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Pacific bluefin tuna nears a critical state.

By JW Dowey - 09 Oct 2016 17:25:0 GMT
Pacific bluefin tuna nears a critical state.

The sheer magnificence of a high-performance, 3m (9.8 feet) predator in the North Pacific should excite anybody, but many still prefer to feast on the last few tuna left, 80% of them consumed in Japan (and OFC Japanese restaurants elsewhere.) The slaughter will stop, but maybe only when they are all gone, or another tuna species is picked on. Thunnus orientalis image; Credit: © aes256

The tuna species worldwide have suffered enough. As the Pacific stocks dwindle alarmingly, life without tuna could be reality. The Pacific bluefin tuna,Thunnus orientalis is being fished on its spawning grounds, reducing the population even more quickly than in previous years. 98% of the catch are now between 0 and 2 years old, from these nurseries in the Western Ocean. In the Eastern Pacific, 90% of the catch is between 0 and 3-year-old. No tuna fishing is allowed in the spawning grounds in the Gulf of Mexico as it takes 10 years for this tuna to mature. Any fisherman will tell you why it is self-defeating to kill so many fish that haven’t reached breeding age. Greed as always will win out over sustainability, unless several nations act according to the Center for Biological Diversity(CBD.)

The United States, Japan, South Korea and Mexico have never reached agreement on the Pacific bluefin. Only the US National Marine Fisheries Service are acting now in a possible reprieve for the species. Status reviews usually produce adequate evidence that these tuna at their limits of sustainability. More likely, they are being fished out. At the CBD, Catherine Kilduff is aware that, we have to find ways to limit overfishing and protect important habitat or we may see the last Pacific bluefin tuna sold off and lost to extinction.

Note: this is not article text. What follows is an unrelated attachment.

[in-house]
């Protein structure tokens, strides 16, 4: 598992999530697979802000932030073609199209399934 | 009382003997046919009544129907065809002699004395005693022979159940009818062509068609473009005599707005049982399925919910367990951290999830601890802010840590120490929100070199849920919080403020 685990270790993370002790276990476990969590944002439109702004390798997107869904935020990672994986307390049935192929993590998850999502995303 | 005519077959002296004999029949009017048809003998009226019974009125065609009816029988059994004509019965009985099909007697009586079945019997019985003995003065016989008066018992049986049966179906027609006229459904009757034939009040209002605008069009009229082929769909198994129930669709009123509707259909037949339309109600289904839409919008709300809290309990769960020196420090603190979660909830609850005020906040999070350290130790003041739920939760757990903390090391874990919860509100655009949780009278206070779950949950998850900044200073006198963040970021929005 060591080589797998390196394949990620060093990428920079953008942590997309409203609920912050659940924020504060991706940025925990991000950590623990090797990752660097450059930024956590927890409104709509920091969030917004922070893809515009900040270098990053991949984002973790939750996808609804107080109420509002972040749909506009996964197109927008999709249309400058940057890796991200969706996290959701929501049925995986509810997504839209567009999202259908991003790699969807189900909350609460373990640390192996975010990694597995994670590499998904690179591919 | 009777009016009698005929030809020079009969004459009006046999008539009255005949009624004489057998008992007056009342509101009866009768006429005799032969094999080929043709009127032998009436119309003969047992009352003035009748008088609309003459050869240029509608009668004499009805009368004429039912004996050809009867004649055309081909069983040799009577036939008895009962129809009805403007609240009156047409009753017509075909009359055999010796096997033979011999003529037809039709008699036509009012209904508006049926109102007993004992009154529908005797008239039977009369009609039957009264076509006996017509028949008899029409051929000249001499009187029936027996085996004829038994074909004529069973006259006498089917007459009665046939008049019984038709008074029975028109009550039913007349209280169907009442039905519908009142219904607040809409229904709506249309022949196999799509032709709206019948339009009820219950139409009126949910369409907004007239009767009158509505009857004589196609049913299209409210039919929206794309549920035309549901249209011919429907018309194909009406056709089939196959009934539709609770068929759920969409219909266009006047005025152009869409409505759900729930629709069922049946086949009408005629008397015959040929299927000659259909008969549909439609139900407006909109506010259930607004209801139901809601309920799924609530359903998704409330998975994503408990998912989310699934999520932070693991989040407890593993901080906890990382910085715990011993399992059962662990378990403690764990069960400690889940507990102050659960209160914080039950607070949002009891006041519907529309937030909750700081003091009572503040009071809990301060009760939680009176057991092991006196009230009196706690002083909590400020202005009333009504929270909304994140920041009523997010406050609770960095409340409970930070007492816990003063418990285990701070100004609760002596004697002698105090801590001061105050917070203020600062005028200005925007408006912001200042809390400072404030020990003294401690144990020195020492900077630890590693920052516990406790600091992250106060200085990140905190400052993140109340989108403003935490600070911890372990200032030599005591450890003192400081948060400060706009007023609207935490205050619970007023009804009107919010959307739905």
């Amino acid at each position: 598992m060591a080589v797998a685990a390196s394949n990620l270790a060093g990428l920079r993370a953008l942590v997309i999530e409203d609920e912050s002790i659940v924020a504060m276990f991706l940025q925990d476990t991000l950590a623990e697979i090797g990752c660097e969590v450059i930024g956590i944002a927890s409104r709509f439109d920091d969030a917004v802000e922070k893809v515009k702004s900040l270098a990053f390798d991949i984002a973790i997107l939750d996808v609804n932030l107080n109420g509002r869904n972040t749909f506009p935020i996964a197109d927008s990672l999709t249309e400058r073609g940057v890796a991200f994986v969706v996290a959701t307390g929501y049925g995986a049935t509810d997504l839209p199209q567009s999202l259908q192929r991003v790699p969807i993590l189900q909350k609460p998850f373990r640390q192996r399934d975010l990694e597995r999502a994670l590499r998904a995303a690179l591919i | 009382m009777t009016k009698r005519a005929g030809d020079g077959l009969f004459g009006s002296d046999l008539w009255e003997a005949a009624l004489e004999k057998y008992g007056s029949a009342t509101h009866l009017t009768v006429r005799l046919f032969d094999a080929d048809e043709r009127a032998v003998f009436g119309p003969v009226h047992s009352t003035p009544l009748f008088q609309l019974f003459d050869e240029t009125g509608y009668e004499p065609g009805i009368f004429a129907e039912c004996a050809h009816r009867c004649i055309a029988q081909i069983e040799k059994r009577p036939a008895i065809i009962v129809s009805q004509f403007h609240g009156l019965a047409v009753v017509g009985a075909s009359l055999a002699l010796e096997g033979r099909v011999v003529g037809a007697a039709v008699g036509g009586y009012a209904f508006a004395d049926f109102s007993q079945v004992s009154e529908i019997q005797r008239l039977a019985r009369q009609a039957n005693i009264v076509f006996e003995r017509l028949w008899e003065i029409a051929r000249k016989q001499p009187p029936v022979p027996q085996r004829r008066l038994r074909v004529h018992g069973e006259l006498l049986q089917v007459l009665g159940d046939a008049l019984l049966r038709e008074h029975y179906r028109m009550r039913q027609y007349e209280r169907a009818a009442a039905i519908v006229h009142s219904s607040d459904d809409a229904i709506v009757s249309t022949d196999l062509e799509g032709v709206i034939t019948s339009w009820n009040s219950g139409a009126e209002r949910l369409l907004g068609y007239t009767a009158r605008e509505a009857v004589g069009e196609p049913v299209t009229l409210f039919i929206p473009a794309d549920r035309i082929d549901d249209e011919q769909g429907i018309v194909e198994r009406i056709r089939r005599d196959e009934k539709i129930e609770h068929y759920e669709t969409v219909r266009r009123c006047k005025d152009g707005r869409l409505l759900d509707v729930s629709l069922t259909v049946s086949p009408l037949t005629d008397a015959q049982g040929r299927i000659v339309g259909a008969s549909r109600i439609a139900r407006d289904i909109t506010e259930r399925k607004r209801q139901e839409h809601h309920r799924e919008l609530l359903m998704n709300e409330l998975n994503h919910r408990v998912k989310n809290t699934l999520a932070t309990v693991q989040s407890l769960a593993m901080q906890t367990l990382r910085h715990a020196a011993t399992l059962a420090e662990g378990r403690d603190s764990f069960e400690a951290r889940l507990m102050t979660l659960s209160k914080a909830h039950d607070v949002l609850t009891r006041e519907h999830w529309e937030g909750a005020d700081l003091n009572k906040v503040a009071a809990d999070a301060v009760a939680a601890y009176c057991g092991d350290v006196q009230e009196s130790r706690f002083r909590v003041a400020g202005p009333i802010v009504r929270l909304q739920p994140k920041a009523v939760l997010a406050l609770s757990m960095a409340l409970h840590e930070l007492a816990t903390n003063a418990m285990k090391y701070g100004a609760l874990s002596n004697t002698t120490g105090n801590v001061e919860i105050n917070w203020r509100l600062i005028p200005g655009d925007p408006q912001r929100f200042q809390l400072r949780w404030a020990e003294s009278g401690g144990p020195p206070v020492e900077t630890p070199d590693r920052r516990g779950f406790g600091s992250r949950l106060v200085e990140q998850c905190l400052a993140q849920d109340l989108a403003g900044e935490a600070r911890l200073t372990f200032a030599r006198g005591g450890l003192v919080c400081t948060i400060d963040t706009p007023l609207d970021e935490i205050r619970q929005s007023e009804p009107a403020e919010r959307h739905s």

This beautiful, high-performance migratory predator is critical to ecosystem balance in the ocean,said Mark Spalding, president of The Ocean Foundation. Unfortunately, these fish have no place to hide from mankind’s high-tech, long-distance, big-net fishing fleets. It is not a fair fight, and so the Pacific bluefin tuna is losing. As all the catch is caught before breeding, there will soon be no eggs laid. Unless the Inter-American Tropical Tuna Commission acts this month, overfishing will simply continue as before and that will be the finale for this fish.

Fisheries management is laughable in the Pacific as the edicts that are produced are just responses to lobbying by companies owning those fishing fleets. Scientific evidence will be considered by the US Fisheries Service with regard to possible protection by the Endangered Species Act. Will other countries, as well as the US itself continue their overfishing regardless? Such irresponsibility has to be fought tooth and nail for any such species facing such a totally thoughtless extinction.

The US Federal document involved in the petition at NOAA is lengthily displayed here, at the Department of Commerce. While our very personal approach to the tuna problem is most recently shown here